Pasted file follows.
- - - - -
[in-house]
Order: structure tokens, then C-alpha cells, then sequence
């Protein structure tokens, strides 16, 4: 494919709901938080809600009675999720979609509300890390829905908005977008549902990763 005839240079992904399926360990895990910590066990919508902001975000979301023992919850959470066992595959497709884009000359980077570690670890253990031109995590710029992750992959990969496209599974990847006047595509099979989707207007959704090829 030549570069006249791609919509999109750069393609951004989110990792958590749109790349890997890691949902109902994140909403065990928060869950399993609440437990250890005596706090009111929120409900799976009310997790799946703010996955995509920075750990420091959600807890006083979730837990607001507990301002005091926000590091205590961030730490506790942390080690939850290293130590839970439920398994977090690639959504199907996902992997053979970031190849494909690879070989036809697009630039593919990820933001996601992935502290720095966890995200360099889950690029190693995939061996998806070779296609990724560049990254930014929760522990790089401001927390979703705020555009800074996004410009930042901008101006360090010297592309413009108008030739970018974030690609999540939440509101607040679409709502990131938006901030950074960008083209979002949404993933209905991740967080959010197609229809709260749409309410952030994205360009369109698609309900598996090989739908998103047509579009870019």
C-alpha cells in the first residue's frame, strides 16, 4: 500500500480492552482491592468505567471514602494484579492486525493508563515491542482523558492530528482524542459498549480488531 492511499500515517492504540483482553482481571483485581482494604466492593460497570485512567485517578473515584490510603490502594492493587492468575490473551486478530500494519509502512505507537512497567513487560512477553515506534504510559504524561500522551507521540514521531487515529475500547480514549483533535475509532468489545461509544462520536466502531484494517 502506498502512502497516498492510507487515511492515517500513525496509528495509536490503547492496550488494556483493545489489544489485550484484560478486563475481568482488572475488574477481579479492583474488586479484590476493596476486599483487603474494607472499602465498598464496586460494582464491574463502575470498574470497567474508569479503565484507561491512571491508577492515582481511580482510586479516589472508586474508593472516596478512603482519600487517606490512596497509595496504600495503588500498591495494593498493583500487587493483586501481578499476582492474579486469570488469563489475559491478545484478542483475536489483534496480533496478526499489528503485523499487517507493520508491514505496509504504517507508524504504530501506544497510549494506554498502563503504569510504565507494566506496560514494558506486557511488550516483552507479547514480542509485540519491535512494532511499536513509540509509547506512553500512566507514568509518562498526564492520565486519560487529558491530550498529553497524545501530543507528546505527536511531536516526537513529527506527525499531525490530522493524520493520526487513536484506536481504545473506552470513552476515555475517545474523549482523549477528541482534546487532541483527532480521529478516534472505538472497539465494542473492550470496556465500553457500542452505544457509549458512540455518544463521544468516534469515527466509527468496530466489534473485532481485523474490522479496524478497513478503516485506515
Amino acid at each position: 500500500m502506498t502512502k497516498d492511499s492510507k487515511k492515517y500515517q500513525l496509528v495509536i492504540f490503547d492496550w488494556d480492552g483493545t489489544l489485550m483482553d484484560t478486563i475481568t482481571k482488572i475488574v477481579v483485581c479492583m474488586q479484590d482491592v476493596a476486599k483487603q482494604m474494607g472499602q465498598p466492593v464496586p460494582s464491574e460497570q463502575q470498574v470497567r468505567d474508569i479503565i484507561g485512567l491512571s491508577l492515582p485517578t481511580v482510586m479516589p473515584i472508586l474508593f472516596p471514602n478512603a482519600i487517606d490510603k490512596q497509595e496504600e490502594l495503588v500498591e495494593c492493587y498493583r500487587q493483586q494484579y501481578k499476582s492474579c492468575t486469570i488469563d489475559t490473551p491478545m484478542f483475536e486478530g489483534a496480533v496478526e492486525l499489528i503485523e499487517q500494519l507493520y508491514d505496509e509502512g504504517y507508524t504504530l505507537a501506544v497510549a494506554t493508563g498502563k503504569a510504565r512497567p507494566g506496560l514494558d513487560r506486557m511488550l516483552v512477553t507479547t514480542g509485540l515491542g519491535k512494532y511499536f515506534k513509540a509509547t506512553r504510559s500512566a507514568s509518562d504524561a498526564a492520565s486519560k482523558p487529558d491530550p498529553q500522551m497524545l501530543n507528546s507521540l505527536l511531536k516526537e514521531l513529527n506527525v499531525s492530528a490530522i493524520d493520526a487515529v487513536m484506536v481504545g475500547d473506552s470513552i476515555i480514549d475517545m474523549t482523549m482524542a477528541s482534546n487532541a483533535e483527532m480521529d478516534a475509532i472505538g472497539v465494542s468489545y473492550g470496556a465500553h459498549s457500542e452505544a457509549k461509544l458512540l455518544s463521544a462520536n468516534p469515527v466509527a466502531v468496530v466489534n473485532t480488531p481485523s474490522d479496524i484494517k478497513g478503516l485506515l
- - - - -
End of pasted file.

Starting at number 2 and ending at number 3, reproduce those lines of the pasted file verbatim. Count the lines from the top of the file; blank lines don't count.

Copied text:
Order: structure tokens, then C-alpha cells, then sequence
């Protein structure tokens, strides 16, 4: 494919709901938080809600009675999720979609509300890390829905908005977008549902990763 005839240079992904399926360990895990910590066990919508902001975000979301023992919850959470066992595959497709884009000359980077570690670890253990031109995590710029992750992959990969496209599974990847006047595509099979989707207007959704090829 030549570069006249791609919509999109750069393609951004989110990792958590749109790349890997890691949902109902994140909403065990928060869950399993609440437990250890005596706090009111929120409900799976009310997790799946703010996955995509920075750990420091959600807890006083979730837990607001507990301002005091926000590091205590961030730490506790942390080690939850290293130590839970439920398994977090690639959504199907996902992997053979970031190849494909690879070989036809697009630039593919990820933001996601992935502290720095966890995200360099889950690029190693995939061996998806070779296609990724560049990254930014929760522990790089401001927390979703705020555009800074996004410009930042901008101006360090010297592309413009108008030739970018974030690609999540939440509101607040679409709502990131938006901030950074960008083209979002949404993933209905991740967080959010197609229809709260749409309410952030994205360009369109698609309900598996090989739908998103047509579009870019």